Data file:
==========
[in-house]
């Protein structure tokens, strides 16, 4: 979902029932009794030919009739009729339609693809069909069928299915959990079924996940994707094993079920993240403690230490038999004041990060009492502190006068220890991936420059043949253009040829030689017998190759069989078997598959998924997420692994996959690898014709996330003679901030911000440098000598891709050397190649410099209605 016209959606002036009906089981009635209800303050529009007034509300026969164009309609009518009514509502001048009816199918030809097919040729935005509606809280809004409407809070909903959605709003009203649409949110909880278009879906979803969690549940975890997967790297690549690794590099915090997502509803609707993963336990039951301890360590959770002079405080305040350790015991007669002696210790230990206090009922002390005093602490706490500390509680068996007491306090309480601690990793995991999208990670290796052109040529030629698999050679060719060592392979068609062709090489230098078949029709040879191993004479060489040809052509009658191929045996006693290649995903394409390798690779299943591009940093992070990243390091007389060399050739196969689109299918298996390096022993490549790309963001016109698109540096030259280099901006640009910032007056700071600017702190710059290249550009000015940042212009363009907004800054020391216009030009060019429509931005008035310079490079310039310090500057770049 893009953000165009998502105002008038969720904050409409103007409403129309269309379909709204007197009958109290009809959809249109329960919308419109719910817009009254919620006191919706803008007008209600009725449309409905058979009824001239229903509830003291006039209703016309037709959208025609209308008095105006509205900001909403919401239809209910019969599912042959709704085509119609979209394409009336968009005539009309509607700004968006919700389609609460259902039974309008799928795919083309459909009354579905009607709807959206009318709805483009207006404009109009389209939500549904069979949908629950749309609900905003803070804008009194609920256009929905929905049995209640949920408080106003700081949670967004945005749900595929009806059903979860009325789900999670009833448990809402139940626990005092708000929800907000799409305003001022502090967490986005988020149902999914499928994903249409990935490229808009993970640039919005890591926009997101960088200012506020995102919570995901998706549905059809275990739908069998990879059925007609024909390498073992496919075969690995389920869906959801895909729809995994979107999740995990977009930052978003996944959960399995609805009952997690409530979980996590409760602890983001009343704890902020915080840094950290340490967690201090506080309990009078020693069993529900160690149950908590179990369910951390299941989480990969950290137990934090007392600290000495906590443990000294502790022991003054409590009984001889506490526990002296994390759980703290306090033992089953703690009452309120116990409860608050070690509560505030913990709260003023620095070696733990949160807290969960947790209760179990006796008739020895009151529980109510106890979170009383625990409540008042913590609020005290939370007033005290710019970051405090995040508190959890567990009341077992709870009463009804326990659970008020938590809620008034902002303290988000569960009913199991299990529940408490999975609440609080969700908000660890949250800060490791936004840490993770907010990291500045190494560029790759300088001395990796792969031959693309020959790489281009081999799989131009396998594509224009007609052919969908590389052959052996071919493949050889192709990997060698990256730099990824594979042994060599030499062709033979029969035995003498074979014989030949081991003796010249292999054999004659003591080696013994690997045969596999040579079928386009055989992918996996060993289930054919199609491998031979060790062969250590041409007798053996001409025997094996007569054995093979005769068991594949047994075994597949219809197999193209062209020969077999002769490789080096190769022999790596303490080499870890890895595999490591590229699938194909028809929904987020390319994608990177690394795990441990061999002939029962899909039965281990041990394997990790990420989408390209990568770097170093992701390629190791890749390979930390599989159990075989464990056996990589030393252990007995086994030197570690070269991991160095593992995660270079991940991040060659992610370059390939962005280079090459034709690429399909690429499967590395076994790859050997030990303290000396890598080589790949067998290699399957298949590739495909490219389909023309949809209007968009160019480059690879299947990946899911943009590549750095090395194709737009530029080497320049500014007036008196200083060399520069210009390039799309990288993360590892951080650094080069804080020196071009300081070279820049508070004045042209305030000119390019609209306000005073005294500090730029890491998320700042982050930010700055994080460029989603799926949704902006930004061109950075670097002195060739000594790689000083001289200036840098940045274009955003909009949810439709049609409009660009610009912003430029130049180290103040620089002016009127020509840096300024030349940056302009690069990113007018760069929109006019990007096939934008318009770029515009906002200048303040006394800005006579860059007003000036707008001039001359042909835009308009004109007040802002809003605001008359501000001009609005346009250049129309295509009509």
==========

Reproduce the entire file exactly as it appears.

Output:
[in-house]
């Protein structure tokens, strides 16, 4: 979902029932009794030919009739009729339609693809069909069928299915959990079924996940994707094993079920993240403690230490038999004041990060009492502190006068220890991936420059043949253009040829030689017998190759069989078997598959998924997420692994996959690898014709996330003679901030911000440098000598891709050397190649410099209605 016209959606002036009906089981009635209800303050529009007034509300026969164009309609009518009514509502001048009816199918030809097919040729935005509606809280809004409407809070909903959605709003009203649409949110909880278009879906979803969690549940975890997967790297690549690794590099915090997502509803609707993963336990039951301890360590959770002079405080305040350790015991007669002696210790230990206090009922002390005093602490706490500390509680068996007491306090309480601690990793995991999208990670290796052109040529030629698999050679060719060592392979068609062709090489230098078949029709040879191993004479060489040809052509009658191929045996006693290649995903394409390798690779299943591009940093992070990243390091007389060399050739196969689109299918298996390096022993490549790309963001016109698109540096030259280099901006640009910032007056700071600017702190710059290249550009000015940042212009363009907004800054020391216009030009060019429509931005008035310079490079310039310090500057770049 893009953000165009998502105002008038969720904050409409103007409403129309269309379909709204007197009958109290009809959809249109329960919308419109719910817009009254919620006191919706803008007008209600009725449309409905058979009824001239229903509830003291006039209703016309037709959208025609209308008095105006509205900001909403919401239809209910019969599912042959709704085509119609979209394409009336968009005539009309509607700004968006919700389609609460259902039974309008799928795919083309459909009354579905009607709807959206009318709805483009207006404009109009389209939500549904069979949908629950749309609900905003803070804008009194609920256009929905929905049995209640949920408080106003700081949670967004945005749900595929009806059903979860009325789900999670009833448990809402139940626990005092708000929800907000799409305003001022502090967490986005988020149902999914499928994903249409990935490229808009993970640039919005890591926009997101960088200012506020995102919570995901998706549905059809275990739908069998990879059925007609024909390498073992496919075969690995389920869906959801895909729809995994979107999740995990977009930052978003996944959960399995609805009952997690409530979980996590409760602890983001009343704890902020915080840094950290340490967690201090506080309990009078020693069993529900160690149950908590179990369910951390299941989480990969950290137990934090007392600290000495906590443990000294502790022991003054409590009984001889506490526990002296994390759980703290306090033992089953703690009452309120116990409860608050070690509560505030913990709260003023620095070696733990949160807290969960947790209760179990006796008739020895009151529980109510106890979170009383625990409540008042913590609020005290939370007033005290710019970051405090995040508190959890567990009341077992709870009463009804326990659970008020938590809620008034902002303290988000569960009913199991299990529940408490999975609440609080969700908000660890949250800060490791936004840490993770907010990291500045190494560029790759300088001395990796792969031959693309020959790489281009081999799989131009396998594509224009007609052919969908590389052959052996071919493949050889192709990997060698990256730099990824594979042994060599030499062709033979029969035995003498074979014989030949081991003796010249292999054999004659003591080696013994690997045969596999040579079928386009055989992918996996060993289930054919199609491998031979060790062969250590041409007798053996001409025997094996007569054995093979005769068991594949047994075994597949219809197999193209062209020969077999002769490789080096190769022999790596303490080499870890890895595999490591590229699938194909028809929904987020390319994608990177690394795990441990061999002939029962899909039965281990041990394997990790990420989408390209990568770097170093992701390629190791890749390979930390599989159990075989464990056996990589030393252990007995086994030197570690070269991991160095593992995660270079991940991040060659992610370059390939962005280079090459034709690429399909690429499967590395076994790859050997030990303290000396890598080589790949067998290699399957298949590739495909490219389909023309949809209007968009160019480059690879299947990946899911943009590549750095090395194709737009530029080497320049500014007036008196200083060399520069210009390039799309990288993360590892951080650094080069804080020196071009300081070279820049508070004045042209305030000119390019609209306000005073005294500090730029890491998320700042982050930010700055994080460029989603799926949704902006930004061109950075670097002195060739000594790689000083001289200036840098940045274009955003909009949810439709049609409009660009610009912003430029130049180290103040620089002016009127020509840096300024030349940056302009690069990113007018760069929109006019990007096939934008318009770029515009906002200048303040006394800005006579860059007003000036707008001039001359042909835009308009004109007040802002809003605001008359501000001009609005346009250049129309295509009509």